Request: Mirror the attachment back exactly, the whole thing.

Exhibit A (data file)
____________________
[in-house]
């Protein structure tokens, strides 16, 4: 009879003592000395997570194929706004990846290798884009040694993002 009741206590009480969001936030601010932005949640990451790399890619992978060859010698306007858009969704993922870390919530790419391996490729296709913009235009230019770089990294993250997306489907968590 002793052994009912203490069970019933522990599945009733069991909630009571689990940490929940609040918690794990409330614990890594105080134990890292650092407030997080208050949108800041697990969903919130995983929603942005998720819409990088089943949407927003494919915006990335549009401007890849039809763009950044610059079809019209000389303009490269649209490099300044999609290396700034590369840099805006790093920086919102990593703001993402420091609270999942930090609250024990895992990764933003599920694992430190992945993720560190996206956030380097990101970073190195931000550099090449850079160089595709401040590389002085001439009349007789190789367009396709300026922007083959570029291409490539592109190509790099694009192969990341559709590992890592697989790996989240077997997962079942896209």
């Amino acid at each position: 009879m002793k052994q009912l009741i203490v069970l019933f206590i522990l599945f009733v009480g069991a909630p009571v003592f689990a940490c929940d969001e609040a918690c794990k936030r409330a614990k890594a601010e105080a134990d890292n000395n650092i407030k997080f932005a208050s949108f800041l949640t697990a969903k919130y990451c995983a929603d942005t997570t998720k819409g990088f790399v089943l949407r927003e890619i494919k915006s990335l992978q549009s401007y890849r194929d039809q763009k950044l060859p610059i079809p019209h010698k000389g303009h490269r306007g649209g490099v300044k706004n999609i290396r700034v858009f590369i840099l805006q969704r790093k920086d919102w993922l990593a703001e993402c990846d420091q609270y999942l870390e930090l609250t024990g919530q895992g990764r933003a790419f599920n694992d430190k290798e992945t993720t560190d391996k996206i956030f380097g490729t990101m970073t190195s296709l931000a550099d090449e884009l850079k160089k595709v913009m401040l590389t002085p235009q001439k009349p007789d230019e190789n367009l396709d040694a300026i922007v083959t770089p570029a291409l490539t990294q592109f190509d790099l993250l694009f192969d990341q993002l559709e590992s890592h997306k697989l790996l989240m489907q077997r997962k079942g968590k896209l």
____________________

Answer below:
[in-house]
């Protein structure tokens, strides 16, 4: 009879003592000395997570194929706004990846290798884009040694993002 009741206590009480969001936030601010932005949640990451790399890619992978060859010698306007858009969704993922870390919530790419391996490729296709913009235009230019770089990294993250997306489907968590 002793052994009912203490069970019933522990599945009733069991909630009571689990940490929940609040918690794990409330614990890594105080134990890292650092407030997080208050949108800041697990969903919130995983929603942005998720819409990088089943949407927003494919915006990335549009401007890849039809763009950044610059079809019209000389303009490269649209490099300044999609290396700034590369840099805006790093920086919102990593703001993402420091609270999942930090609250024990895992990764933003599920694992430190992945993720560190996206956030380097990101970073190195931000550099090449850079160089595709401040590389002085001439009349007789190789367009396709300026922007083959570029291409490539592109190509790099694009192969990341559709590992890592697989790996989240077997997962079942896209």
């Amino acid at each position: 009879m002793k052994q009912l009741i203490v069970l019933f206590i522990l599945f009733v009480g069991a909630p009571v003592f689990a940490c929940d969001e609040a918690c794990k936030r409330a614990k890594a601010e105080a134990d890292n000395n650092i407030k997080f932005a208050s949108f800041l949640t697990a969903k919130y990451c995983a929603d942005t997570t998720k819409g990088f790399v089943l949407r927003e890619i494919k915006s990335l992978q549009s401007y890849r194929d039809q763009k950044l060859p610059i079809p019209h010698k000389g303009h490269r306007g649209g490099v300044k706004n999609i290396r700034v858009f590369i840099l805006q969704r790093k920086d919102w993922l990593a703001e993402c990846d420091q609270y999942l870390e930090l609250t024990g919530q895992g990764r933003a790419f599920n694992d430190k290798e992945t993720t560190d391996k996206i956030f380097g490729t990101m970073t190195s296709l931000a550099d090449e884009l850079k160089k595709v913009m401040l590389t002085p235009q001439k009349p007789d230019e190789n367009l396709d040694a300026i922007v083959t770089p570029a291409l490539t990294q592109f190509d790099l993250l694009f192969d990341q993002l559709e590992s890592h997306k697989l790996l989240m489907q077997r997962k079942g968590k896209l």